"The more prepared and focused you are, the more likely it will be for you to achieve success." Very true. After some retrospection, we realised it was what helped us pass through the eye of the needle.
December last year, we were locked in the middle of a do or die struggle, trying to find a way of getting more people into our fanbase, something that would ensure us a stable number of visits. That time, reader's participation was a big gaping hole in our chests, the thing that was hindering us from going further into our GPOA, the Berlin wall of our Germany, in other words. The possibility of us surviving was thin due to lack of supporters. In other words, this place was dry.
Which made sense. Lots of. It turned out that not even our being the child of an established jobs portal was enough to get us what we wanted. And so we began looking around for strategies that could support our idealistic plans. The solution we came up with was a risky approach: to instead tackle topics with added humor so as to encourage readers to comment, a kind of 'we're friendly like that so talk to us' arrangement. Hence, the ranting and rambling, which we do until now. And we're still pleased at the results. Guess, it was a good choice after all?
Why settle with ranting when there are many other less annoying forms of humor out there? We suppose now's a good time to address this question. Two options: we can have a lengthy debate on the subject...or you can simply accept that it was all for the clicks, and move on. Well, more of 'being practical to be able to help more people in the future' kind of mind frame. We needed clicks to survive, and that was what we did. So we're still here, ranting and talking to you about our uncanny preference in humor (and keeping your career plans in tact).
And then we move into this choice's most painful aspect: annoyed readers. We've been a little boring with our write ups these past few weeks, allowing stress management, work life balance, career planning, time management, to rule the limelight. Haven't you noticed? Anyway, the reason for this little chat is that we just want to get things straightened out...because really, we think we haven't been clear with our new GPOA yet. November is going to be a month of revamps...and so, you have lots to look forward to, from training opportunities to career tips.
Perhaps it'll help if we say that our editors have excellent update plans for www.jobsdb.com.sg/Singapore. Another reason for you to check Career Advice and this career blog more often, we suppose? How excellent, you ask? Have you seen the new career guide on salary increase from Robert Walters Singapore? The one from Andree Mangels, Manager, Sales & Marketing recruitment division for the IT & Telco and Engineering sectors at the company? That kind of excellence. Speaking of which, we remember making a promise of featuring it on this blog within this week. We don't like making our followers wait for a long time...and so, this is it.
How to ask for a pay raise? We've been asked to comment on this subject a million times. Our take on this is that in order for the request to be granted, proper research and negotiation must be done. Sounds a little bit playing safe, but really, that's the way to do it. Too much of anything can be troubling, in this aspect of career advancement.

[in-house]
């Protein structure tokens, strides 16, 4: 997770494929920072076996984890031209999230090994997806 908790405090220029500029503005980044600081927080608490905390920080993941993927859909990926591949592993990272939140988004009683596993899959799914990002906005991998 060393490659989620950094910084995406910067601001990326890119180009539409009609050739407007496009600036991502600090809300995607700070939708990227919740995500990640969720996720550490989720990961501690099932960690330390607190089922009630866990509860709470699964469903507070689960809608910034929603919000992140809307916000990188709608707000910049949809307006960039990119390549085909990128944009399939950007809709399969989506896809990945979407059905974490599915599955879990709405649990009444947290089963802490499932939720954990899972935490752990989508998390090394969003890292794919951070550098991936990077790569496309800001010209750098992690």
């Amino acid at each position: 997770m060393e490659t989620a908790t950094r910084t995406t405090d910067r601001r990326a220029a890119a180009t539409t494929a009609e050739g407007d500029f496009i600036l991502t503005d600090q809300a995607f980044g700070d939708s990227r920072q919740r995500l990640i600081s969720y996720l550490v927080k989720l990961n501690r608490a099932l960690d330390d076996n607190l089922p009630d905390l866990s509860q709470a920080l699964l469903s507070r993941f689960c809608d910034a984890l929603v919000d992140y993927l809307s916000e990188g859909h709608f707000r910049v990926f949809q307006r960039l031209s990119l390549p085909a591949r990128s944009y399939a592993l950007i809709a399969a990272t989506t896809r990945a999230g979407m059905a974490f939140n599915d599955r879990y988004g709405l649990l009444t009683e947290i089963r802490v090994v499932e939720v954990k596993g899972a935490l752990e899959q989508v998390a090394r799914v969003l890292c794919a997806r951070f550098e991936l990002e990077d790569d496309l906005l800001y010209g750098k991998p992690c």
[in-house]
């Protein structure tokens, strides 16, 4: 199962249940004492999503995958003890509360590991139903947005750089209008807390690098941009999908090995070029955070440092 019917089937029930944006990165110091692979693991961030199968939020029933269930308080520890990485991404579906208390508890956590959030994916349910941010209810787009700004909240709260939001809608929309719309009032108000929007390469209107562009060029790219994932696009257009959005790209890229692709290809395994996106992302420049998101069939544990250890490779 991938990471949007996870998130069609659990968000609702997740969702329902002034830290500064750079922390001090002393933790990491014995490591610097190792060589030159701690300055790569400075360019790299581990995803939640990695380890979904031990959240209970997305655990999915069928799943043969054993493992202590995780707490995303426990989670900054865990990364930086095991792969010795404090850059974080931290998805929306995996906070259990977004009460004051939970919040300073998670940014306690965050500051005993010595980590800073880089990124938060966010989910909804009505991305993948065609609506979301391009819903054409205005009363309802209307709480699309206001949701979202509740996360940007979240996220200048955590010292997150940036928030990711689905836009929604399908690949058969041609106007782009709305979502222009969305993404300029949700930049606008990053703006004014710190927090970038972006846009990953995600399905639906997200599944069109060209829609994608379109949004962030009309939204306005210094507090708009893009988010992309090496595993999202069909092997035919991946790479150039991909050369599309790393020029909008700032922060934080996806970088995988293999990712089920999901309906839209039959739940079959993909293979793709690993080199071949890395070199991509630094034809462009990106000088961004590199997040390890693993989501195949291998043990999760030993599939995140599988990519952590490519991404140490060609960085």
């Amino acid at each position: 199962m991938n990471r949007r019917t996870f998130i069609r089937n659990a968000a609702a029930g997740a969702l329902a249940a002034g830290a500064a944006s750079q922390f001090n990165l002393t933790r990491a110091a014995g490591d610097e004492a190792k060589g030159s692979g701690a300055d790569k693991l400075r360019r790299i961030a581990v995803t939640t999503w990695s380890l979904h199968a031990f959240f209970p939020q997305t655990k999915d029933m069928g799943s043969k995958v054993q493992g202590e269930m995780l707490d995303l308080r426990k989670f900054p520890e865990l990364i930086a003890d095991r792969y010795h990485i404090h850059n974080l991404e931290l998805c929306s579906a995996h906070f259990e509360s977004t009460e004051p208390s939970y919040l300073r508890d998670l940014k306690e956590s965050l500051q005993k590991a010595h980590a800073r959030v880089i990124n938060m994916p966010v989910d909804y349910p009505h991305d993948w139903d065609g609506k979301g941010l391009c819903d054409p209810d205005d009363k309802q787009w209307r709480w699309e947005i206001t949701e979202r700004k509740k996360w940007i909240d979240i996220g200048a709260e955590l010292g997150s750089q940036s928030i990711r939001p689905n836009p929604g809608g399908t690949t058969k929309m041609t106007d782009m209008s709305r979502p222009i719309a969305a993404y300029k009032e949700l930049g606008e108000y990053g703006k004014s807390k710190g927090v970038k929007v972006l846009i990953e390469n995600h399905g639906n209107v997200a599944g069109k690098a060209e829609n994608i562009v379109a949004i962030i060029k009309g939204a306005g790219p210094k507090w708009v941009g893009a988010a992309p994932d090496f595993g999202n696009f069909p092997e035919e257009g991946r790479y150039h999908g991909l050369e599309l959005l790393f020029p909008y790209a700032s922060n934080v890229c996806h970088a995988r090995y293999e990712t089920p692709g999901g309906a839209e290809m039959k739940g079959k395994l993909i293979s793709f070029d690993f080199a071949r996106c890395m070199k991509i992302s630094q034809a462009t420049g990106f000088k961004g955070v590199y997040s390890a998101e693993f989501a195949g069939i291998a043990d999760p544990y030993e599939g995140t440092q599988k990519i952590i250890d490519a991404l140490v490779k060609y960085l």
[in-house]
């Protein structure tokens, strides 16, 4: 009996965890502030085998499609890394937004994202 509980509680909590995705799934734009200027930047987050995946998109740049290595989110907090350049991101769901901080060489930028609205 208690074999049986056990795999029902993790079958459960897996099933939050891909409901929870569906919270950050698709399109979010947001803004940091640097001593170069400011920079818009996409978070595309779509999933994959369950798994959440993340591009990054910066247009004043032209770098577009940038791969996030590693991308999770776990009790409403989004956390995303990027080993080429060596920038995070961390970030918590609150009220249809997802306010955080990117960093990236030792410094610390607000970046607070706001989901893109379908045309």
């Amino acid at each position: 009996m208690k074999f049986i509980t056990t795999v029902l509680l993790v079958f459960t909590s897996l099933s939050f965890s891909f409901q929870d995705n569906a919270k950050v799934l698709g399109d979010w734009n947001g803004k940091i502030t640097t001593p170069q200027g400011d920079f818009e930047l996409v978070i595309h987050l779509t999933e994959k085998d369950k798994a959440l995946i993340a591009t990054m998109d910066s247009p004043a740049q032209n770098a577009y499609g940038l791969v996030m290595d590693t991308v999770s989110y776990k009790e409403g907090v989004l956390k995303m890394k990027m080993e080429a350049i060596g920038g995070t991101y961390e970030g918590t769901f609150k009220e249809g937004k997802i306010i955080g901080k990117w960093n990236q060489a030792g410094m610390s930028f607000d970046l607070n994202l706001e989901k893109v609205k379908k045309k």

"The more prepared and focused you are, the more likely it will be for you to achieve success." Andree gets that argument into detail. Yes, these motivating words are from him. Research in what quantity and terms? What negotiation approach is the most appropriate for such a request? He's tackled it all in his 'How to get a pay raise' article. His tactical tips that can help working professionals secure the increase they've been waiting for are very thorough, but for our readers' quick reference, we've listed down the basic points below:
- Find out the current salary levels in your industry.
- Gather your past performance appraisals.
- Construct your arguments using the appraisals, noting your salary level findings.
- List down all the things your boss may use to say no. Practice with the draft.
- Be reasonable when negotiating. Settle with what you're comfortable with. Don't overvalue or undervalue yourself.
- Regardless of what the outcome of the negotiation may be, stay professional. No matter how emotionally satisfying, don't end the talk with threats.
- Send a thank you note. Let your boss know that you appreciate his considering of your request.
Worst case scenario. What to do in case of rejection? Andree has two words for that: stay positive. "Be proactive in creating the right environment and conditions to negotiate your next raise." Continue documenting your successes and achievements for a better "next time." He wants you to practice your communication skills and negotiation skills as well.
You can read the complete article at www.jobsdb.com.sg/SG/EN/Resources/JobSeekerArticle/ask-an-expert.htm?ID=489. Related articles we suggest you check out too:
And since we're already talking about money... Can we interest you with this seminar from LearningDB.com?
Also, some upcoming finance courses from LearningDB.com:
Nov 15-16 -- Strategic Pricing & Costing by John Ho
Dec 10 -- The Art of Collecting Debts Through the Telephone by George Goh
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